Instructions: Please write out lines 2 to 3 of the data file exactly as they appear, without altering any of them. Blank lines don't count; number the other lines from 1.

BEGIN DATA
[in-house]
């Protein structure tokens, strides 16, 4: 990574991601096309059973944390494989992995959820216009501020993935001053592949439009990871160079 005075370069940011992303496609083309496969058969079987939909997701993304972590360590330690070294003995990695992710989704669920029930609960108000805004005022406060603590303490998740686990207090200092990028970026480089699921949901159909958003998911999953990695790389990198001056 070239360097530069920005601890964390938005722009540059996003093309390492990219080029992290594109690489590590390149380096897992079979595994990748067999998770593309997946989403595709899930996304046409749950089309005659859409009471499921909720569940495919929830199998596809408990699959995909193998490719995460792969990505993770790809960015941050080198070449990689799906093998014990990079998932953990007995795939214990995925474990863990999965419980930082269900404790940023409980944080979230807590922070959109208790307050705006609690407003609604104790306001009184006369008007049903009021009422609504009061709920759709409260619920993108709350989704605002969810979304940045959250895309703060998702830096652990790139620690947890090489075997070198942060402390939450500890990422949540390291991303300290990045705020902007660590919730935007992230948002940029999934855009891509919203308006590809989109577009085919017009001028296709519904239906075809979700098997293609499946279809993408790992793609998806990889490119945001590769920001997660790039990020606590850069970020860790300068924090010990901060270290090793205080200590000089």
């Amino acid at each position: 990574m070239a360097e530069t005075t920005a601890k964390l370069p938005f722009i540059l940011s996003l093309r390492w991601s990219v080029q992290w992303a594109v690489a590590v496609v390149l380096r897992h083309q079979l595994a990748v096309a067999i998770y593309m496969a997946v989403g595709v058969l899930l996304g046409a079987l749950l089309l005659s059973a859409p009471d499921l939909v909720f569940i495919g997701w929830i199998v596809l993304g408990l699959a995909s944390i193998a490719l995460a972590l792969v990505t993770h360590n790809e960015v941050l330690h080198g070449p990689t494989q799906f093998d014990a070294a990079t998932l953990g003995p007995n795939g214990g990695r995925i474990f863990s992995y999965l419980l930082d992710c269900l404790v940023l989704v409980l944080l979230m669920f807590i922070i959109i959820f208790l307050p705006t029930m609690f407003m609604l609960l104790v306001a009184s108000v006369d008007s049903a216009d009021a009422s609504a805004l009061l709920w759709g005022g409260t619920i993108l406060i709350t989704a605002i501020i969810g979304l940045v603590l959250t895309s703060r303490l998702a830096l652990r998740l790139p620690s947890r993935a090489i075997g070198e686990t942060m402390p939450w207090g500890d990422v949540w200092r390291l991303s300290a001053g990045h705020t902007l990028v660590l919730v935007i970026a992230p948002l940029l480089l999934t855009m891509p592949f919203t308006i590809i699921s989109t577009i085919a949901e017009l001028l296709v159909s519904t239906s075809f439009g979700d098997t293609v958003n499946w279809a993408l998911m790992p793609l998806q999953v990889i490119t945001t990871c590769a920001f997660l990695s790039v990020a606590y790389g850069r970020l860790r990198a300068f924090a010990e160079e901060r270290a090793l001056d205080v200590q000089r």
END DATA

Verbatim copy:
């Protein structure tokens, strides 16, 4: 990574991601096309059973944390494989992995959820216009501020993935001053592949439009990871160079 005075370069940011992303496609083309496969058969079987939909997701993304972590360590330690070294003995990695992710989704669920029930609960108000805004005022406060603590303490998740686990207090200092990028970026480089699921949901159909958003998911999953990695790389990198001056 070239360097530069920005601890964390938005722009540059996003093309390492990219080029992290594109690489590590390149380096897992079979595994990748067999998770593309997946989403595709899930996304046409749950089309005659859409009471499921909720569940495919929830199998596809408990699959995909193998490719995460792969990505993770790809960015941050080198070449990689799906093998014990990079998932953990007995795939214990995925474990863990999965419980930082269900404790940023409980944080979230807590922070959109208790307050705006609690407003609604104790306001009184006369008007049903009021009422609504009061709920759709409260619920993108709350989704605002969810979304940045959250895309703060998702830096652990790139620690947890090489075997070198942060402390939450500890990422949540390291991303300290990045705020902007660590919730935007992230948002940029999934855009891509919203308006590809989109577009085919017009001028296709519904239906075809979700098997293609499946279809993408790992793609998806990889490119945001590769920001997660790039990020606590850069970020860790300068924090010990901060270290090793205080200590000089």
């Amino acid at each position: 990574m070239a360097e530069t005075t920005a601890k964390l370069p938005f722009i540059l940011s996003l093309r390492w991601s990219v080029q992290w992303a594109v690489a590590v496609v390149l380096r897992h083309q079979l595994a990748v096309a067999i998770y593309m496969a997946v989403g595709v058969l899930l996304g046409a079987l749950l089309l005659s059973a859409p009471d499921l939909v909720f569940i495919g997701w929830i199998v596809l993304g408990l699959a995909s944390i193998a490719l995460a972590l792969v990505t993770h360590n790809e960015v941050l330690h080198g070449p990689t494989q799906f093998d014990a070294a990079t998932l953990g003995p007995n795939g214990g990695r995925i474990f863990s992995y999965l419980l930082d992710c269900l404790v940023l989704v409980l944080l979230m669920f807590i922070i959109i959820f208790l307050p705006t029930m609690f407003m609604l609960l104790v306001a009184s108000v006369d008007s049903a216009d009021a009422s609504a805004l009061l709920w759709g005022g409260t619920i993108l406060i709350t989704a605002i501020i969810g979304l940045v603590l959250t895309s703060r303490l998702a830096l652990r998740l790139p620690s947890r993935a090489i075997g070198e686990t942060m402390p939450w207090g500890d990422v949540w200092r390291l991303s300290a001053g990045h705020t902007l990028v660590l919730v935007i970026a992230p948002l940029l480089l999934t855009m891509p592949f919203t308006i590809i699921s989109t577009i085919a949901e017009l001028l296709v159909s519904t239906s075809f439009g979700d098997t293609v958003n499946w279809a993408l998911m790992p793609l998806q999953v990889i490119t945001t990871c590769a920001f997660l990695s790039v990020a606590y790389g850069r970020l860790r990198a300068f924090a010990e160079e901060r270290a090793l001056d205080v200590q000089r």